To be sure, this is not an ideal state of affairs. It would certainly be preferable if the NPT had more teeth to prevent the research of nuclear weaponry in member states, or outlawed the collection of excess low-enriched uranium. But the treaty that exists today reflects the political compromises made to win broad international support. Put simply, the NPT -- as enforced by the IAEA via the various safeguards agreements -- is not a very stringent treaty. Even Pierre Goldschmidt, a former deputy director of the IAEA Safeguards Department, admits that the organization "doesn't have the legal authority it needs to fulfill its mandate."
But if Iran has built a fortified, deeply buried bunker outside the holy city of Qom to house some of its enrichment cascades, doesn't this surely mean that it is committed to a secretive weapons program there? Not necessarily -- Iran's perspective on its national security environment is likely much different than the view in Washington or Jerusalem. The Iranians may see this location as a defensive measure to protect its legitimate nuclear program. They have surely heeded the lesson from Israel's bombing of Iraq's civilian Osirak reactor in 1981: There is no guarantee of safety when it comes to nuclear facilities in the Middle East, not even civilian ones. It's a rough neighborhood. What is viewed with suspicion in the West may simply be seen as a defensive no-brainer in Tehran.
This mindset might also be another reason cautious Iranian planners favor stockpiling more 20 percent enriched uranium than they need right now for their research reactor. If their fuel supply is interrupted by a military strike, at least there would be excess stock on hand. Fereydoun Abbasi, the head of Iran's nuclear program, has also been quoted as saying that Iran intends to build four or five more research reactors in the future, and that the excess uranium fuel stock is needed for those.
Another common IAEA complaint is that Iran has blocked its access to several key Iranian scientists working on the nuclear program. But rather than being evidence of a nefarious purpose, Iran's lukewarm attitude toward IAEA inspectors may be related to inspectors' history of entanglement with Western intelligence services. David Kay, the chief U.N. nuclear weapons inspector in charge of monitoring Saddam Hussein's nuclear program in 1991, told PBS that foreign spy agencies were linked to the mission in Iraq. "The intelligence communities of the world had the only expertise that you could use if you were unmasking a clandestine program," he said. "I realize it was always a bargain with the Devil -- spies spying."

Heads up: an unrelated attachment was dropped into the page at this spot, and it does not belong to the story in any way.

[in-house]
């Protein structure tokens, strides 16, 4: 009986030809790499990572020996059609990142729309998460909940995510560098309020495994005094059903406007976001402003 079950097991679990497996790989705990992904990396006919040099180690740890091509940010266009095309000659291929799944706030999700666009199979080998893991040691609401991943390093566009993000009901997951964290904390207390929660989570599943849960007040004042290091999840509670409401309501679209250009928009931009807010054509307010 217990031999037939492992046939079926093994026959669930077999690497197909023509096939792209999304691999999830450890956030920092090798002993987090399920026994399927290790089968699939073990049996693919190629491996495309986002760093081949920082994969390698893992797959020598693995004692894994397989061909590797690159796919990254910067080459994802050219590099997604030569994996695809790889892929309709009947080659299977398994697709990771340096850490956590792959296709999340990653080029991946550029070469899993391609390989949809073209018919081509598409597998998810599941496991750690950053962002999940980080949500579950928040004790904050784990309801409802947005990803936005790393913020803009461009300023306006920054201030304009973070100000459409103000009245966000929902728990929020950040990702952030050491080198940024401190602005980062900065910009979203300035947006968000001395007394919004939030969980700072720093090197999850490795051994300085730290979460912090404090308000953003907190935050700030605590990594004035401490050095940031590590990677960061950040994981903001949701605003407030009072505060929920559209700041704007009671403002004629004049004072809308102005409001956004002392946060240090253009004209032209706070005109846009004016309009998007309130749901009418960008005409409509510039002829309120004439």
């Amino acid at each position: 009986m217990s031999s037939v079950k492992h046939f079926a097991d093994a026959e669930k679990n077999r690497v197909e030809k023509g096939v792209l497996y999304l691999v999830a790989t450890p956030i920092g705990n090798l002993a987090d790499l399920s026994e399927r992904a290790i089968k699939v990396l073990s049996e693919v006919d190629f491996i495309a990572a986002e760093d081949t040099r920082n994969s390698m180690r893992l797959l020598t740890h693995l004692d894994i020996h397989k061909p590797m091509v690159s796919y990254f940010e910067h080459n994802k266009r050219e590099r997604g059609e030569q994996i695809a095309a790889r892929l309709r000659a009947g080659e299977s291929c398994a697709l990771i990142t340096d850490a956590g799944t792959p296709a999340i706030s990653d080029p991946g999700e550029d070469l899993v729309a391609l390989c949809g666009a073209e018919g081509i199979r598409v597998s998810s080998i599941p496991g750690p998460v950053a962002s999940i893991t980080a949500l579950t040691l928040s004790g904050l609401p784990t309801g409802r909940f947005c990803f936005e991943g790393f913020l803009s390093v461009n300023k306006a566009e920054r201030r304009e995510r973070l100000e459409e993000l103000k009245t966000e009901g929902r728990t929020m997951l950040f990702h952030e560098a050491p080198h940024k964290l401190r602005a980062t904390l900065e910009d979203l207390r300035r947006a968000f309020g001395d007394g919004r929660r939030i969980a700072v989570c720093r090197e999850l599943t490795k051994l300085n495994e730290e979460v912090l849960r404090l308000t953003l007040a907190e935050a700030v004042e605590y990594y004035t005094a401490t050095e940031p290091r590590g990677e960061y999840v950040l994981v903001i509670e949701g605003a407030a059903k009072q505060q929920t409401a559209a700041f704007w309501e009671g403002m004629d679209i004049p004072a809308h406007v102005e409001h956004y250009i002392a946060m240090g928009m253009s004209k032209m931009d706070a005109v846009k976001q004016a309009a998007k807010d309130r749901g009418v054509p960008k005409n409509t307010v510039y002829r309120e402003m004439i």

Heinonen proposes a fuel swap to resolve the nuclear standoff: Iran would curtail its enrichment in exchange for foreign-supplied 20 percent enriched uranium fuel plates for its research reactor. In fact, in 2010, just such a deal was brokered by Turkey and Brazil but the United States could not take "yes" for an answer. Though Iran has just accepted an offer of new talks brokered by Turkey, new sanctions passed by Congress and signed into law by President Barack Obama have made it even more unlikely that the two sides can reach an agreement.
The many rounds of sanctions put in place against Iran over the past several years go far beyond anything related to its nuclear program. To satisfy the conditions that would allow sanctions to be lifted, Iran would not only have to abandon its nuclear program but basically dismantle the current regime. The sanctions legislation passed last year demands that Iran release all political prisoners and detainees, cease violent repression against peaceful Iranian protesters, conduct a transparent investigation into the killings of Iranian protesters, and make progress toward establishing an independent judiciary. Just in case those conditions are insufficiently implausible, the president must certify further that the Iranian government "has ceased supporting acts of international terrorism." Even if Iran miraculously did this, it is unlikely that the president could certify it.
Those are certainly noble goals, but they go far beyond the narrow aim of ensuring that Iran is not developing a nuclear weapon. Given these far-reaching provisions, Tehran probably senses that no matter what it does with its nuclear program, the sanctions are here to stay. If it is going to be sanctioned anyway, why cooperate with the IAEA on the nuclear issue?
If the United States and Iran hope to escape these sadly familiar episodes of heightened tension and warmongering, they need to reach a simple grand bargain that will cut through the sanctions' impossible conditions. Perhaps the best way to do so is to offer Iran a simple quid pro quo: If Iran agrees to more intrusive inspections under the IAEA's Additional Protocol, both the unilateral and U.N. Security Council sanctions will be dropped.
Such an agreement has a chance to convince doubters that Iran is not on the reckless path to a nuclear weapon that Heinonen outlines. Only through shifting the conversation from the impossible goal of eliminating Iranian nuclear capability to a focus on better monitoring it can the world prevent another harmful rush to war.